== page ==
Fall 2002 Magazine Archive & SearchMuhlenberg Home



In Memoriam –
Richard A. Lorenz, ’74

Richard Lorenz died of natural causes last year, shortly before September 11, 2001. Richard was a small-town Pennsylvania kid who came to Muhlenberg in 1970 planning to be a doctor, but transformed himself at the ’Berg and discovered a love of art in the process.

In his sophomore year, Richard was elected editor-in-chief of the Muhlenberg Weekly, a position he used to emphasize the arts and the extreme lack of appropriate facilities on campus. At the time plays were held in the Garden Room, and the art department was housed in a converted dining room. His advocacy identified the great need for increased funding and modern arts facilities. This urgent need led to construction of the Philip Johnson Arts Center in 1976, now the Baker Center for the Arts.

After Muhlenberg, Richard moved to San Francisco, where he became a leading figure in the arts community, holding high-level positions at a number of prestigious museums and galleries. He developed an outstanding reputation as a writer on the arts, an art conservator and restorer and as a professional photographer. Through his advocacy of the arts at Muhlenberg, his high status in the arts community and generous contributions to the College, Richard Lorenz helped transform our College into a nationally recognized educational facility for theatre and the arts.

-- Greg Lambert '74


If you are on campus any time soon, be sure to stop by the Martin Art Gallery and view the exhibition “Women Artists: Past & Present,” which will run through January 17, 2003. Included in this show is this image from the Martin Art Gallery’s own collection, Imogen Cunningham’s, “Magnolia Blossom,” 1925, gelatin silver print. The photograph was a gift to the College from the late Richard Lorenz ‘74. The Martin Art Gallery is open to the public on Wednesdays, Thursdays, Fridays, and Saturdays from noon to 9 p.m. For more information, visit the Gallery’s Web site at www.muhlenberg.edu/cultural/gallery.


Say hello to The Wescoe School

Muhlenberg bid a fond farewell to the Evening College this summer, welcoming in its place The Wescoe School. The name change was introduced at an August reception that included the unveiling of a new sign and logo.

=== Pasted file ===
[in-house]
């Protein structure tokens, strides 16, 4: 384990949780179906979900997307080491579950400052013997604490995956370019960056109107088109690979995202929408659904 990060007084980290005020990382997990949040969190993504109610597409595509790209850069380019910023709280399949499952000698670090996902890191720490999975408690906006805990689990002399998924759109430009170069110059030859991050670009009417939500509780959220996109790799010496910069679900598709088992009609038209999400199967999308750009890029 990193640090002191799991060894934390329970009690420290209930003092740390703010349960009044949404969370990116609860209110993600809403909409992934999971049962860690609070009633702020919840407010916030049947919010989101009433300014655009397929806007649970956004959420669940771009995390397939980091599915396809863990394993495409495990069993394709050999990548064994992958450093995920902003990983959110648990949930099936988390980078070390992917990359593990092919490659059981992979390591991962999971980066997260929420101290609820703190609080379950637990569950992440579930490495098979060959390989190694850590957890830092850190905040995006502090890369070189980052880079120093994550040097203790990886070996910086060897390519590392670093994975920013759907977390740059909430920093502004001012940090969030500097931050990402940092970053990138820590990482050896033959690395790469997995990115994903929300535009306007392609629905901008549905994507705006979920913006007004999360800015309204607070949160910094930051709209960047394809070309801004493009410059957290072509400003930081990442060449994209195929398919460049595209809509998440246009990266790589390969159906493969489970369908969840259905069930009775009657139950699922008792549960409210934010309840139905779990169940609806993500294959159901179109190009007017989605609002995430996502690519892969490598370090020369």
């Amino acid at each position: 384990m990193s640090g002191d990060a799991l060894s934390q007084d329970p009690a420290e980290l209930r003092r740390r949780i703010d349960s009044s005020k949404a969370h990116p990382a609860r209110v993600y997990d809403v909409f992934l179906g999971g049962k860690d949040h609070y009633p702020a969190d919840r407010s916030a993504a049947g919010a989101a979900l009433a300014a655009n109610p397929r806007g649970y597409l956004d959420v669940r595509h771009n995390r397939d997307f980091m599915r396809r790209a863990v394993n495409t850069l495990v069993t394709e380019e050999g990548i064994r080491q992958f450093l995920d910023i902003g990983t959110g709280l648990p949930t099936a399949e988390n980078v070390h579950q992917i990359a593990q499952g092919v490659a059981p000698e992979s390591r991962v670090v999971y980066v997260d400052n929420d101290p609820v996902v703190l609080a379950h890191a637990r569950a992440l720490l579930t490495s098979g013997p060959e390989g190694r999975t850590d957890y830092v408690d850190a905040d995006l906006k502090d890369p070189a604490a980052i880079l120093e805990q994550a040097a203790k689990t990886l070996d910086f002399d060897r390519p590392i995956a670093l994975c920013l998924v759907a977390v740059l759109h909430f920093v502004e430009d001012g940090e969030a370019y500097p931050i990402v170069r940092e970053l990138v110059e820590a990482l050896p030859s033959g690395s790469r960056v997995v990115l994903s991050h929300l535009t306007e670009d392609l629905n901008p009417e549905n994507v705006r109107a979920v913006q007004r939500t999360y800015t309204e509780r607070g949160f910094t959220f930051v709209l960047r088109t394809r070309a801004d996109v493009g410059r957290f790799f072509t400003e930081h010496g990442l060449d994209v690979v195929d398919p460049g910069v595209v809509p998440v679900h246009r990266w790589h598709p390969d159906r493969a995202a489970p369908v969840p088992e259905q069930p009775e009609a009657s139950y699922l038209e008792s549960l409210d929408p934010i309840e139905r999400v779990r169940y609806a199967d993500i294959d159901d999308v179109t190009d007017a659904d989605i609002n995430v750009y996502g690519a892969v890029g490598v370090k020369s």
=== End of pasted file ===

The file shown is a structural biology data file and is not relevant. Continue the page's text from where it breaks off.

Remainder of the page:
The Wescoe School, named in honor of Trustee W. Clarke Wescoe, M.D., a member of Muhlenberg’s Class of 1941, will encompass the programs formerly under the Evening College, including the accelerated program, the liberal arts program and summer study.

This is not the first time that Wescoe, the former chancellor of the University of Kansas, has lent his moniker to a ’Berg entity. In 1998 the Muhlenberg Board of Trustees voted unanimously to name the School of Professional Studies for him, recognizing his status as “our most illustrious and accomplished alumnus.” In 1955, Wescoe received the College’s Alumni Achievement Award.

“We wanted to step away from the generic term ‘Evening College’ and instead select a name that carries prestige and has a more specific meaning for us,” says James Brennan, dean of The Wescoe School. “Clarke Wescoe has been recognized as being one of the most prominent and respected educators to graduate from Muhlenberg College. His accomplishments as a student, teacher, campus leader and community leader epitomize the lifelong learner and we feel honored to have his name associated with our programs.”



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